Conservation groups plan to raise $1.1 million to repair trestle and connect it to expanded Wallkill Valley Rail Trail
NEW YORK, NY — March 24, 2011 — The Open Space Institute (OSI) and Wallkill Valley Land Trust (WVLT) invite area residents, business owners and the outdoor enthusiasts who travel from far and wide for the unparalleled beauty of the Shawangunks to "Track the Trestle," as the two organizations kick off a fundraising campaign to help renovate and repair the historic railroad trestle over Rondout Creek and Route 213 in Rosendale.
Together, OSI and the WVLT intend to raise support to help fund improvements that will make the 114-year-old trestle, once part of an active railroad that ferried Ulster County produce down to markets in New York City, safe again for public use.
A special kick-off event is scheduled for Saturday, March 26, from 1:30 to 3 p.m. at the Rosendale Theater. Rail trail supporters are invited to enjoy a short video of Walter Williams telling trestle stories fireside at the Williams Lake Lodge, along with a montage of historic photos from Carlton Mabee. The video will be shown multiple times throughout the event, and refreshments will be served. The Rosendale Theater is located at 408 Main Street, Rosendale, NY, 12472.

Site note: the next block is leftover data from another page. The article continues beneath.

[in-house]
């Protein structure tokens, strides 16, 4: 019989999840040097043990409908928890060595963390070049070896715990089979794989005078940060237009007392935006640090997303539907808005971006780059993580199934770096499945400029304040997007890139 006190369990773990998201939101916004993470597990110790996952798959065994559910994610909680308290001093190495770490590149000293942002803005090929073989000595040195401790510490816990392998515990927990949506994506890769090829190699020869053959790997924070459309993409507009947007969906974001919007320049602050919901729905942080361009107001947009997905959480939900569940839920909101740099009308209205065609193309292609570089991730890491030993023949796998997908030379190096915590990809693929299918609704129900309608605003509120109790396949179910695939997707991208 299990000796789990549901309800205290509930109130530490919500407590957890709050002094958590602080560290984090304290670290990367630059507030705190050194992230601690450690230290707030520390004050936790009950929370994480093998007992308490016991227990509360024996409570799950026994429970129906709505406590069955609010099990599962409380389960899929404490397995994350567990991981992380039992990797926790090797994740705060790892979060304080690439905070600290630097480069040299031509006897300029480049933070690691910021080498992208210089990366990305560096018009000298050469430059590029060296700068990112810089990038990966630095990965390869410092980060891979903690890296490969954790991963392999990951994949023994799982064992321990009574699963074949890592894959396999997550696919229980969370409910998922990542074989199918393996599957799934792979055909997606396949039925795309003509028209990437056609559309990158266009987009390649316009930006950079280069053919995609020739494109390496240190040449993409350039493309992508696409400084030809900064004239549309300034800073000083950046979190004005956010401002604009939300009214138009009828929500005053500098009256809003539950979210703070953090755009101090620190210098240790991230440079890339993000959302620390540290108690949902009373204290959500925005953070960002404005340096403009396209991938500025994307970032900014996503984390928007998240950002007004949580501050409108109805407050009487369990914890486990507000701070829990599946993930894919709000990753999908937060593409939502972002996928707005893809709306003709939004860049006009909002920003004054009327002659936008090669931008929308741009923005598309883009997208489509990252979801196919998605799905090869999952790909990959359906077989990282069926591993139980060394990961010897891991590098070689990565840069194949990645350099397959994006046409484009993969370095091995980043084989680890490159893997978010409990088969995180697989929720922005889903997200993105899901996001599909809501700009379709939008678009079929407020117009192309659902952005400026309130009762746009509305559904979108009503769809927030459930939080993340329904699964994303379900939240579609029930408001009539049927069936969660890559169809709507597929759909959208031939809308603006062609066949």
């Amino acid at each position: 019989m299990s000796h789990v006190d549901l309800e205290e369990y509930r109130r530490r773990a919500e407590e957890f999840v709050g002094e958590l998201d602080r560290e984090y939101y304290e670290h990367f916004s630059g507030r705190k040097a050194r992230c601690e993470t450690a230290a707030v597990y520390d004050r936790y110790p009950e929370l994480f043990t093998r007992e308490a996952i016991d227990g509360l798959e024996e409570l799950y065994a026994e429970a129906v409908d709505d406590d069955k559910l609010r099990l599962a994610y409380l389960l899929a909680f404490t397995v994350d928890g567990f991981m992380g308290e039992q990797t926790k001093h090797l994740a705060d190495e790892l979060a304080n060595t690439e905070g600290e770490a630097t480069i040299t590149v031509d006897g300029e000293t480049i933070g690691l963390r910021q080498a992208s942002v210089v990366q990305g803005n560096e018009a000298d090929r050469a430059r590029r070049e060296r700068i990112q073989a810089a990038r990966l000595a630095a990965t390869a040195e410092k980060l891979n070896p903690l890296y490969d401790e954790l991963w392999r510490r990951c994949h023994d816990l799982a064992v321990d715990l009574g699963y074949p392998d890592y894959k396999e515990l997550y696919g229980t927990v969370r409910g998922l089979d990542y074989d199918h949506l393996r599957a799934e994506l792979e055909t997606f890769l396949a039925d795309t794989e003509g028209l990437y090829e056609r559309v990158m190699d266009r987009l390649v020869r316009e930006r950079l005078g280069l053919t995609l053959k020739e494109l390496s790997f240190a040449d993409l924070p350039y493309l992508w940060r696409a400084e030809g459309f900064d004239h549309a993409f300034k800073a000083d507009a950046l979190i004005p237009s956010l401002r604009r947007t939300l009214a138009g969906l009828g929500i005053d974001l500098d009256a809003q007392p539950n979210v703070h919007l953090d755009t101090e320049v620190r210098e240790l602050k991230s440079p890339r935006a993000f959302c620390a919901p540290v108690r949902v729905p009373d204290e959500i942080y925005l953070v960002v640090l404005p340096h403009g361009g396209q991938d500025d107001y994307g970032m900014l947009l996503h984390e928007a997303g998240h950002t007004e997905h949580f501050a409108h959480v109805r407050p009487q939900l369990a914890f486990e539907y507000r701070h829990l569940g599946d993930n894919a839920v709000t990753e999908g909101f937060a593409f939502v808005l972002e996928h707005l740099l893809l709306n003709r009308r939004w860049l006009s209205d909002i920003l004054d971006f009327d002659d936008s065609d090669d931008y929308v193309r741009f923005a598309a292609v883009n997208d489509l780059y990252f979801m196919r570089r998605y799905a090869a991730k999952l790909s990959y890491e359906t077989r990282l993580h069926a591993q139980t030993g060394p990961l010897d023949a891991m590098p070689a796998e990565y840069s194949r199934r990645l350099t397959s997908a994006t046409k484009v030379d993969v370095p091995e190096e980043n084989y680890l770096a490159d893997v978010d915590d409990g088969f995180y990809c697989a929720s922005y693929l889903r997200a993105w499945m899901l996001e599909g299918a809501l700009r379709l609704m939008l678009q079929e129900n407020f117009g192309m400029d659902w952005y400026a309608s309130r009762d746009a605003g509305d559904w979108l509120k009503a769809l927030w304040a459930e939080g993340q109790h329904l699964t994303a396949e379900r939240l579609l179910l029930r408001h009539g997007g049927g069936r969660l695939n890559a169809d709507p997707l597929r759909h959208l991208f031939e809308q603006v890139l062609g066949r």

After it is restored, the trestle—boasting incredible views of the Shawangunk Ridge, the Binnewater Lakes region and the hamlet of Rosendale—will be a major highlight along the nearly 24-mile Wallkill Valley Rail Trail. Overall, the project is expected to cost 1.1 million dollars. The organizations have already raised $450,000 through public and private grants.
"This campaign goes beyond raising money to repair the trestle," said Kim Elliman, OSI's CEO. "We want to give local residents, business people, hikers, bikers—anyone who appreciates the beauty of this rail trail—the opportunity, in essence, to own it, maintain it and manage it."
A series of additional events, ranging from local food tastings, presentations on the history of the railroad and the Shawangunk region, and performances for families and children will be held throughout the year to raise awareness and support for the project. A new website, www.trackthetrestle.org, has also been launched, and will provide up-to-date information as the project progresses.
In August 2009, OSI and WVLT partnered to acquire the 11.5 miles of railroad bed that will ultimately expand the rail trail's length to nearly 24 miles—through the towns of Gardiner, New Paltz, Rosendale and Ulster, and on to Kingston. The 940-foot-long trestle was closed in June of last year after engineers' inspections confirmed that improved decking, railings and safety supports were needed to bring the bridge up to appropriate safety standards.
While the trestle is being restored, OSI and WVLT are simultaneously working to restore sections of rail bed along the trail.
"This trail has the potential to be one of New York State's finest, and if you think about some of the spectacular rail trails in this state, that's really saying something," said Christie DeBoer, WVLT's executive director. "With the support we have already seen from the local community, the sky really is the limit."